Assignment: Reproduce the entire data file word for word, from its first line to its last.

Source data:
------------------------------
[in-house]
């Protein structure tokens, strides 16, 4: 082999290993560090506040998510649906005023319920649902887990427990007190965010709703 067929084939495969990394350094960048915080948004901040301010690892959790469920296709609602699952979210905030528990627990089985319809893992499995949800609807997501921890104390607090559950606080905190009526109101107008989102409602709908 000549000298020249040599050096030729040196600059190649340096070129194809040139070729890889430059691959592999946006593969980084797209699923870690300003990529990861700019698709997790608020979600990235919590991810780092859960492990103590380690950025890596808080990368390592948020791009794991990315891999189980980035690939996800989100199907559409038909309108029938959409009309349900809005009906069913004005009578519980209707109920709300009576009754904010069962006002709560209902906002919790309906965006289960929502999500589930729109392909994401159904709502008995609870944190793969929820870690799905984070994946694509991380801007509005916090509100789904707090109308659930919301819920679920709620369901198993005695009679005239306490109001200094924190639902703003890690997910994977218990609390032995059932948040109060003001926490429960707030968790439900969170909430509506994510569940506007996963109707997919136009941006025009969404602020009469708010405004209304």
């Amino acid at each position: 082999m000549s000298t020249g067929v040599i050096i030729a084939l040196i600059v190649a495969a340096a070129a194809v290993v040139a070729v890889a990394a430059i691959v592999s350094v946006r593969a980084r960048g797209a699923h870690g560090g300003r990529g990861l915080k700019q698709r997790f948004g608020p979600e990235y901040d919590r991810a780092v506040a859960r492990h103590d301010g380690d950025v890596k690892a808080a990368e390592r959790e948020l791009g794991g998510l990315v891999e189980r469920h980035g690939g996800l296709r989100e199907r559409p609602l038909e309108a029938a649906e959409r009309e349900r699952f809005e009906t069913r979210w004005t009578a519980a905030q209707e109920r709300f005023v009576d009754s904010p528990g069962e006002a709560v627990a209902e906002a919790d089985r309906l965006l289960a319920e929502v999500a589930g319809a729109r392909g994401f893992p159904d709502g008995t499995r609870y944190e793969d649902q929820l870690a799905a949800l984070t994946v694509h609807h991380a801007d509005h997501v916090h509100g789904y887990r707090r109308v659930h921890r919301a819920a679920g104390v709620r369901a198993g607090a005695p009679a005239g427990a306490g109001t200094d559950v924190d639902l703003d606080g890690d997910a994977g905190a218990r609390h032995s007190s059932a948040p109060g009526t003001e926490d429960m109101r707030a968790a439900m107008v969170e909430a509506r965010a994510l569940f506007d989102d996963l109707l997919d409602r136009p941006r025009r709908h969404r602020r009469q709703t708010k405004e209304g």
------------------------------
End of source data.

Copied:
[in-house]
């Protein structure tokens, strides 16, 4: 082999290993560090506040998510649906005023319920649902887990427990007190965010709703 067929084939495969990394350094960048915080948004901040301010690892959790469920296709609602699952979210905030528990627990089985319809893992499995949800609807997501921890104390607090559950606080905190009526109101107008989102409602709908 000549000298020249040599050096030729040196600059190649340096070129194809040139070729890889430059691959592999946006593969980084797209699923870690300003990529990861700019698709997790608020979600990235919590991810780092859960492990103590380690950025890596808080990368390592948020791009794991990315891999189980980035690939996800989100199907559409038909309108029938959409009309349900809005009906069913004005009578519980209707109920709300009576009754904010069962006002709560209902906002919790309906965006289960929502999500589930729109392909994401159904709502008995609870944190793969929820870690799905984070994946694509991380801007509005916090509100789904707090109308659930919301819920679920709620369901198993005695009679005239306490109001200094924190639902703003890690997910994977218990609390032995059932948040109060003001926490429960707030968790439900969170909430509506994510569940506007996963109707997919136009941006025009969404602020009469708010405004209304």
């Amino acid at each position: 082999m000549s000298t020249g067929v040599i050096i030729a084939l040196i600059v190649a495969a340096a070129a194809v290993v040139a070729v890889a990394a430059i691959v592999s350094v946006r593969a980084r960048g797209a699923h870690g560090g300003r990529g990861l915080k700019q698709r997790f948004g608020p979600e990235y901040d919590r991810a780092v506040a859960r492990h103590d301010g380690d950025v890596k690892a808080a990368e390592r959790e948020l791009g794991g998510l990315v891999e189980r469920h980035g690939g996800l296709r989100e199907r559409p609602l038909e309108a029938a649906e959409r009309e349900r699952f809005e009906t069913r979210w004005t009578a519980a905030q209707e109920r709300f005023v009576d009754s904010p528990g069962e006002a709560v627990a209902e906002a919790d089985r309906l965006l289960a319920e929502v999500a589930g319809a729109r392909g994401f893992p159904d709502g008995t499995r609870y944190e793969d649902q929820l870690a799905a949800l984070t994946v694509h609807h991380a801007d509005h997501v916090h509100g789904y887990r707090r109308v659930h921890r919301a819920a679920g104390v709620r369901a198993g607090a005695p009679a005239g427990a306490g109001t200094d559950v924190d639902l703003d606080g890690d997910a994977g905190a218990r609390h032995s007190s059932a948040p109060g009526t003001e926490d429960m109101r707030a968790a439900m107008v969170e909430a509506r965010a994510l569940f506007d989102d996963l109707l997919d409602r136009p941006r025009r709908h969404r602020r009469q709703t708010k405004e209304g």